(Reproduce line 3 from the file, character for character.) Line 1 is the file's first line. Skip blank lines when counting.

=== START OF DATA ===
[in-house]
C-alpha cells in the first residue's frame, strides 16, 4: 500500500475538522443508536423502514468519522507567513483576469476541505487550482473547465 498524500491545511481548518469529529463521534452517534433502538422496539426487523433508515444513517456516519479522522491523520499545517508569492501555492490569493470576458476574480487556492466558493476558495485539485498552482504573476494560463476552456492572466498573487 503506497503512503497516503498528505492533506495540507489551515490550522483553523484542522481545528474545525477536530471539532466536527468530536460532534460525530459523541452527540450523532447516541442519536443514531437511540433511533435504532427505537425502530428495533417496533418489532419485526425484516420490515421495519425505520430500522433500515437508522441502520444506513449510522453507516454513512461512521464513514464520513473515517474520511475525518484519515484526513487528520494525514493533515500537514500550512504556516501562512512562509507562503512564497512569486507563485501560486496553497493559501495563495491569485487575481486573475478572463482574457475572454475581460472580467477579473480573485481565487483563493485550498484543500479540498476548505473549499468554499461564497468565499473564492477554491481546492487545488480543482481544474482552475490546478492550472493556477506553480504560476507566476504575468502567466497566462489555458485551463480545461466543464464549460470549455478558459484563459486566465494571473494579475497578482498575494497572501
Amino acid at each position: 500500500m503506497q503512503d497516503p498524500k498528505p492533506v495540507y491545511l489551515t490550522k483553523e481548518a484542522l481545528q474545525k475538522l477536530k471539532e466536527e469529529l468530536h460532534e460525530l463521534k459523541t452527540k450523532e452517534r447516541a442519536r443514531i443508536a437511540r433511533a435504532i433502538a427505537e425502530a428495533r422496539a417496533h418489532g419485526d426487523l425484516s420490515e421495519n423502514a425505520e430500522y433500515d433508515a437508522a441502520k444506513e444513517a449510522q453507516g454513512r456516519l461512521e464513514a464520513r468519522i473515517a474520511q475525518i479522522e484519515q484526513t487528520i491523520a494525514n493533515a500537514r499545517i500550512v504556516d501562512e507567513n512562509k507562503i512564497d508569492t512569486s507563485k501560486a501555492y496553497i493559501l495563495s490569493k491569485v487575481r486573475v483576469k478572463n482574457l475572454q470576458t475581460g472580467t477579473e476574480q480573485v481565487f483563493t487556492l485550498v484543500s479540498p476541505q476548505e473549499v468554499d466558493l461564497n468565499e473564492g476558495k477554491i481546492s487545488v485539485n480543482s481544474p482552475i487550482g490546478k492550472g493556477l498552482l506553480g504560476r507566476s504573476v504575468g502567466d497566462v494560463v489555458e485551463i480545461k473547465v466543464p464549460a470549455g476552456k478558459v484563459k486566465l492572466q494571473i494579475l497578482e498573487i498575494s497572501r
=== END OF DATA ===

Amino acid at each position: 500500500m503506497q503512503d497516503p498524500k498528505p492533506v495540507y491545511l489551515t490550522k483553523e481548518a484542522l481545528q474545525k475538522l477536530k471539532e466536527e469529529l468530536h460532534e460525530l463521534k459523541t452527540k450523532e452517534r447516541a442519536r443514531i443508536a437511540r433511533a435504532i433502538a427505537e425502530a428495533r422496539a417496533h418489532g419485526d426487523l425484516s420490515e421495519n423502514a425505520e430500522y433500515d433508515a437508522a441502520k444506513e444513517a449510522q453507516g454513512r456516519l461512521e464513514a464520513r468519522i473515517a474520511q475525518i479522522e484519515q484526513t487528520i491523520a494525514n493533515a500537514r499545517i500550512v504556516d501562512e507567513n512562509k507562503i512564497d508569492t512569486s507563485k501560486a501555492y496553497i493559501l495563495s490569493k491569485v487575481r486573475v483576469k478572463n482574457l475572454q470576458t475581460g472580467t477579473e476574480q480573485v481565487f483563493t487556492l485550498v484543500s479540498p476541505q476548505e473549499v468554499d466558493l461564497n468565499e473564492g476558495k477554491i481546492s487545488v485539485n480543482s481544474p482552475i487550482g490546478k492550472g493556477l498552482l506553480g504560476r507566476s504573476v504575468g502567466d497566462v494560463v489555458e485551463i480545461k473547465v466543464p464549460a470549455g476552456k478558459v484563459k486566465l492572466q494571473i494579475l497578482e498573487i498575494s497572501r